The problem of dealing with the homeless in our communities has been with us for many years, and we're no closer to a solution now than were when it first arose.
The reason we're not closer is that little, if anything, has changed -- including society's attitude toward the homeless.
The street-dwellers keep up their daily routine totally oblivious to the studies, efforts and grants used to make their lot better. Personal effects -- some say debris -- attached to baby strollers, their daily fashions consisting of varying degrees of dishevelment and their legendary lack of hygiene all add to the frustration and remind us of our failed efforts to deal with the homeless problem.
There are, however, certain facts about the homeless that remain unchanged, regardless of where they are found:
1. Homeless people are different than we are and will remain so,
2. Any efforts to make them like us are useless and tend to annoy the homeless,
3. They are and will remain fiercely independent in spite of our efforts,
4. They will not follow rules; if they did, they probably wouldn't be homeless, and
5. (I'm going out on a limb on this one) they have a lot of personal pride even though they show it in a way that is inconsistent with what we generally accept as demonstrations of pride.
If society attempts to set aside or designate certain areas where they are to camp, they may not agree with that choice and choose to live elsewhere (see Nos. 3 and 4 above).
They would rather live in a locale of their own choosing than to have someone direct them to an area they may find unacceptable. In this regard, the homeless may come close to being like the rest of us.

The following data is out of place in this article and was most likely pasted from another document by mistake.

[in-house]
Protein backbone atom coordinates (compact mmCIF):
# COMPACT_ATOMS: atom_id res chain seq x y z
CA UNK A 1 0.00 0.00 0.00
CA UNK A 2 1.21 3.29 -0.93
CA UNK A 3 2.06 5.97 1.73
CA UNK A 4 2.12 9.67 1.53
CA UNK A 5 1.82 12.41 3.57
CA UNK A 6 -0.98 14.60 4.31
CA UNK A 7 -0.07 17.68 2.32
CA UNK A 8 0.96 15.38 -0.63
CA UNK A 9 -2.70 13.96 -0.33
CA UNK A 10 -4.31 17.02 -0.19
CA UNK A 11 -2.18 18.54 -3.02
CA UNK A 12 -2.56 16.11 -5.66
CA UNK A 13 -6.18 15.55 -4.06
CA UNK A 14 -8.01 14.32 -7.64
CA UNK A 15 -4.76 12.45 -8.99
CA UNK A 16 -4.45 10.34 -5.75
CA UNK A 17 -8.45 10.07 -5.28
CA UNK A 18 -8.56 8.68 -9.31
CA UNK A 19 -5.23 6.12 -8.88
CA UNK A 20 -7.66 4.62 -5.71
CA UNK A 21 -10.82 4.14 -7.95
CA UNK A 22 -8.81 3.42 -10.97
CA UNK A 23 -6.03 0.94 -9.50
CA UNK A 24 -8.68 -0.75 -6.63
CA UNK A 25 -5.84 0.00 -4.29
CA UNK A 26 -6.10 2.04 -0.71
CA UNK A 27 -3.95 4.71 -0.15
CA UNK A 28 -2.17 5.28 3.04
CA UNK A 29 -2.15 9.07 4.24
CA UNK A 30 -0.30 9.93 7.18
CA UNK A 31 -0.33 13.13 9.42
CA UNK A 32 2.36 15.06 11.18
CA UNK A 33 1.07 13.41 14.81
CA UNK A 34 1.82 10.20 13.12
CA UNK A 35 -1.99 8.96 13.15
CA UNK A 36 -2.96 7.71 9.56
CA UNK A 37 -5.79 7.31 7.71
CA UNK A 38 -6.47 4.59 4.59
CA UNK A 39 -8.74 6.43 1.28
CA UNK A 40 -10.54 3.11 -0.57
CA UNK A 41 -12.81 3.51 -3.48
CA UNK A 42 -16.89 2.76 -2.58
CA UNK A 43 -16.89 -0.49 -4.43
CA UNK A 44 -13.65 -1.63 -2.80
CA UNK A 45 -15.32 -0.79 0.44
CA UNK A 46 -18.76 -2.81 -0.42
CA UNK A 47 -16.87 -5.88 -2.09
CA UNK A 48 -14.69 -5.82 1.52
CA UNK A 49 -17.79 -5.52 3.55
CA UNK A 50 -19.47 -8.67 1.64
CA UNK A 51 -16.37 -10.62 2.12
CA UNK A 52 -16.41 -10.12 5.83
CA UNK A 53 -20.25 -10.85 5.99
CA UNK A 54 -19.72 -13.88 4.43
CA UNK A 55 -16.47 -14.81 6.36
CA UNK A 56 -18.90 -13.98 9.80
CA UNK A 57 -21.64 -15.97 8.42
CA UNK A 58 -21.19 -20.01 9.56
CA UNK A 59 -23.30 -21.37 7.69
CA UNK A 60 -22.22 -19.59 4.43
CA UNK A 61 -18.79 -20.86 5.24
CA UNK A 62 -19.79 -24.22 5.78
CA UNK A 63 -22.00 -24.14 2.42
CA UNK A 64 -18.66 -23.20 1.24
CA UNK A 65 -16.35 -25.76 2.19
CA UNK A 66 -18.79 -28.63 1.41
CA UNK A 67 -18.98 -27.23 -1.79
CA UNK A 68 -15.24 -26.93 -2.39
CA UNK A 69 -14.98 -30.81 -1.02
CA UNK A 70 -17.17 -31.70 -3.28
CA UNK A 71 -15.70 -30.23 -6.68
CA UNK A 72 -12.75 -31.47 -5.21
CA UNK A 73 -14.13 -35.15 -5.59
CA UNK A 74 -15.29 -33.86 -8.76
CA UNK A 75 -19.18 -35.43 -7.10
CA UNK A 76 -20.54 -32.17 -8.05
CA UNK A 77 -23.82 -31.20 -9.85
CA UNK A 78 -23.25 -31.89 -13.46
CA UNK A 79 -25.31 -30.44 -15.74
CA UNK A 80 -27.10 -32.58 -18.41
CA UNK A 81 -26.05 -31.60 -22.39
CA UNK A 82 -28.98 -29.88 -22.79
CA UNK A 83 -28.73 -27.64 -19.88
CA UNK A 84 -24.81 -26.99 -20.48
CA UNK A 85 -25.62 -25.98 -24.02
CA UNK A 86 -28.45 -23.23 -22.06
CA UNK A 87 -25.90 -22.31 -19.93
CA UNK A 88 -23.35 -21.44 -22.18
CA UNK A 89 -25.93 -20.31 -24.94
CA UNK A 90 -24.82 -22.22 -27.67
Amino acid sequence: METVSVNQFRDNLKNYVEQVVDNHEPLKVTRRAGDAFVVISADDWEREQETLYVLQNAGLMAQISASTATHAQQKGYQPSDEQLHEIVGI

Society should extend some accommodations such as chemical toilets, medical care and police protection as needed. By doing so, we yield some of our pent-up animosity toward the homeless. It is important that we never lose our charitable instincts just because the homeless may exceed our tolerances for acceptable human activity.
On the other hand, they are by no means exempt from the rules of society and their status as homeless does not give them privileges not accorded to anyone else.
If they trespass, steal or are engaging in practices that are detrimental to an orderly society, they should be held to account. In other words, regarding all of the above, they should be treated like any other citizen.
They differ from the rest of us because they take their lifestyle to an extreme with which we are not comfortable. Like water, homelessness will seek its own level; and like water, it will either evaporate or replenish itself from whatever source, This is a natural occurrence and we can't do anything about it.
Bultena, a retired Merced County deputy district attorney, is a former visiting editor. E-mail him at firstname.lastname@example.org.